INFORMATION ABOUT SNOWFLAKE BULBS…
By: Nikki Phipps
Image by joka2000 Snowflakes (Leucojum) are bulbous perennials with threadlike leaves and nodding, mildly fragrant, bell-shaped flowers. There are about ten species of snowflakes with most being natives of North Africa and Mediterranean regions. Snowflakes prefer full sun but will tolerate some light shade in moist, well-drained soil.
The Snowflake bulbs should be planted about 2-4 inches deep at their appropriate planting times, depending on the particular species. The bulbs of snowflakes multiply freely and can be divided every 3-5 years. Like daffodils, snowflakes look best massed in large clumps.
Although Snowflake plants are generally free of pests, slugs and snails may eat holes in the leaves, strip entire stems, or completely devour seedlings.
Spring snowflake (L. vernum) has broader leaves and shorter flower stalks than the other species, ranging in height from 6-12 inches. This species of snowflake also blooms earlier in the season, as early as February. The drooping, bell-shaped flowers are white with exception to the small, green spots on the ends of each petal. They are best planted in clumps in naturalized areas. People often confuse the spring snowflake with summer or autumn snowflake; however, these each appear in different growing seasons.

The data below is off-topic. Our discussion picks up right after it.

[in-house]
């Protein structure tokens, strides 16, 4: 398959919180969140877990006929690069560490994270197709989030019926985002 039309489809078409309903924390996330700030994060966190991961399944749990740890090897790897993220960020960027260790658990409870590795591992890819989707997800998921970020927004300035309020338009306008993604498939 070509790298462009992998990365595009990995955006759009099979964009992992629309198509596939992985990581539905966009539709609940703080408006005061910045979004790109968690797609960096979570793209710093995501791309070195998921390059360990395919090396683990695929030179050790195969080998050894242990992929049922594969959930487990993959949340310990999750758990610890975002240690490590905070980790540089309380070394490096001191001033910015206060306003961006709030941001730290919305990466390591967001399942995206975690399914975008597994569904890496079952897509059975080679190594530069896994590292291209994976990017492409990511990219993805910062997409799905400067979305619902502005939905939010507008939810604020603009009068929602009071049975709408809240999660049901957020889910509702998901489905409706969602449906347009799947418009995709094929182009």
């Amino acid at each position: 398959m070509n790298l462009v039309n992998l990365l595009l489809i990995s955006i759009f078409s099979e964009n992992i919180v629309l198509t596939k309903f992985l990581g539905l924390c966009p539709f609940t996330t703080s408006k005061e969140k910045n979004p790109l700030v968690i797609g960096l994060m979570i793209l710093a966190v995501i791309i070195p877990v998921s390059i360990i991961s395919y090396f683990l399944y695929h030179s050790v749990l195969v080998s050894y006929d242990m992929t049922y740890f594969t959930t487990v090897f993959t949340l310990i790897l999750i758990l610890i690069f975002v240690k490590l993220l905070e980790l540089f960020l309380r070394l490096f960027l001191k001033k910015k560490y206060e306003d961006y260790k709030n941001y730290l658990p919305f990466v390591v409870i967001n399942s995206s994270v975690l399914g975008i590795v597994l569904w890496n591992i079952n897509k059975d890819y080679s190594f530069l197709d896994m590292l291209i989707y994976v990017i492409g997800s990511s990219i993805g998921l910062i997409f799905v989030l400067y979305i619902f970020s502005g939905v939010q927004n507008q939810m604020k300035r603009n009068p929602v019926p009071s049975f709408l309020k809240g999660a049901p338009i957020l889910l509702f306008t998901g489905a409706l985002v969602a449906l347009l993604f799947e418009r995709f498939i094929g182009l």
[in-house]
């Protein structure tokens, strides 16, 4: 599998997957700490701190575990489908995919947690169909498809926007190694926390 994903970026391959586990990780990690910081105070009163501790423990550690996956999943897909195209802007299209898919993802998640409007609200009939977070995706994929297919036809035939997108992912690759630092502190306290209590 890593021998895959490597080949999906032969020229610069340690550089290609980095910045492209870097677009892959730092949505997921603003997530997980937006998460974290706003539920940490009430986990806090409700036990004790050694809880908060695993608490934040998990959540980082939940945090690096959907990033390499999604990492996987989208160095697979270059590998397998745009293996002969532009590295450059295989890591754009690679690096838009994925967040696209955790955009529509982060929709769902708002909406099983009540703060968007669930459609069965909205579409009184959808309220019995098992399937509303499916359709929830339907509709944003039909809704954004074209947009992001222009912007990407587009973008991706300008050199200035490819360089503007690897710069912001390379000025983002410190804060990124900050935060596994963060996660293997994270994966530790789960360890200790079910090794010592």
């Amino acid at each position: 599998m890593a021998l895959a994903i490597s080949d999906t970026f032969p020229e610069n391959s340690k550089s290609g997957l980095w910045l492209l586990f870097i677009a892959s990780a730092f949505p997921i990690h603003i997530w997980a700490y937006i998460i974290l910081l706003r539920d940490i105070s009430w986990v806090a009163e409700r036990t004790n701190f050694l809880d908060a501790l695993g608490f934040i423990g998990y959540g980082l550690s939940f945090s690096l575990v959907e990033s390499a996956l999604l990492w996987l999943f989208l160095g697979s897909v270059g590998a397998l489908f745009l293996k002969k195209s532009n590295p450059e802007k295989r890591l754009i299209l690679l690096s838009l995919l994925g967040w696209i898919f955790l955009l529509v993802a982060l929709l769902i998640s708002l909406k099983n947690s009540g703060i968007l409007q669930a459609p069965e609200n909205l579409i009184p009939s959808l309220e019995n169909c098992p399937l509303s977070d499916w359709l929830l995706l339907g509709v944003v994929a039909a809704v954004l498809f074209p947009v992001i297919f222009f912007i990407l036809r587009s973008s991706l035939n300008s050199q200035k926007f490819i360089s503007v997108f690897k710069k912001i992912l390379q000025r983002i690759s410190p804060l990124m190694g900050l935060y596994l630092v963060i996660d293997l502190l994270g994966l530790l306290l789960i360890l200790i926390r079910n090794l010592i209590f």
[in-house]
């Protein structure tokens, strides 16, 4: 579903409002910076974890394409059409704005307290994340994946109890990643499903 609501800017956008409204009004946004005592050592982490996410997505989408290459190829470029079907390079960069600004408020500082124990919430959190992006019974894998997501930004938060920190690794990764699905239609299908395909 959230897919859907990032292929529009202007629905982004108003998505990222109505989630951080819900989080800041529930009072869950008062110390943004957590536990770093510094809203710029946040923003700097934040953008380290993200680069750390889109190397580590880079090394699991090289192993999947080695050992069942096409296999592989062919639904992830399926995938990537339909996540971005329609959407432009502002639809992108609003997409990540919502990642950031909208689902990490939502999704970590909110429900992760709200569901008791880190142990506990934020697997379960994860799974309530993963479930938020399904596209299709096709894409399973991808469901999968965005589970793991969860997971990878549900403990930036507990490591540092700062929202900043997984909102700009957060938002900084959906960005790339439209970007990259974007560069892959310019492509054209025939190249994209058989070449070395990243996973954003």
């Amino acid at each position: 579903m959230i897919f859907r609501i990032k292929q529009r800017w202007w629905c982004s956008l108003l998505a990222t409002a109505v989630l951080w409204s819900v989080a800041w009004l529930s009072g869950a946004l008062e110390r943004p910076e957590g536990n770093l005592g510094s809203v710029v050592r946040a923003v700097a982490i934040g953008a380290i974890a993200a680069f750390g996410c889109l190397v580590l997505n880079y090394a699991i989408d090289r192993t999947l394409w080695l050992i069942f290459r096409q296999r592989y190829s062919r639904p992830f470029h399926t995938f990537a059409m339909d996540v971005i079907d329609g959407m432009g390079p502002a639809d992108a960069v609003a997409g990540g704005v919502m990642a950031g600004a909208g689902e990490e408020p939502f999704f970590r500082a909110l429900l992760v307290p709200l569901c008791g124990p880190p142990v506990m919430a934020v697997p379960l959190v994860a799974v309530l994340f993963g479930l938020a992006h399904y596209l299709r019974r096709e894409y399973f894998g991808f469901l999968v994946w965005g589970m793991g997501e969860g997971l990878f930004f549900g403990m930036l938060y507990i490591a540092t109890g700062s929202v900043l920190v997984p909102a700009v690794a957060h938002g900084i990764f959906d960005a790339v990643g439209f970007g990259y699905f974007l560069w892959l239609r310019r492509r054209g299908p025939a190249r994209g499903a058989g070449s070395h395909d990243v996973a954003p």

One of the easiest and most carefree bulbs you can grow, summer snowflake (L. alstivum) blooms in mid-late spring, rather than summer as its name implies. In fact, in some areas, this flower blooms as early as late winter or early spring. By summer’s arrival or shortly thereafter, these lovely blooms are merely a faint recollection. This species is native to Europe and western Asia and been cultivated as an ornamental in Europe gardens since the 1500s. It should be watered regularly during spring but will tolerate drought in the summer, its dormancy period. Summer snowflake is best planted in the fall and makes a great naturalizing plant for accenting daffodils and tulips; reaching 12-18 inches tall once mature.
Another member of the snowflake family is the autumn snowflake (L. autumnale). This species produces glossy strap-like leaves and up to four leafless, maroon-colored stems housing anywhere from 2-4 white, bell-shaped flowers tinged with pink or red at the base. Autumn snowflake can usually be seen blooming in September. This native of western Europe and northern Africa enjoys naturalizing in meadows and rock gardens or growing in containers.
Mentone snowflake (L. nicaeense), also called winter snowflake, is another interesting species with pink flowers appearing later in the season; however, this one isn’t very hardy.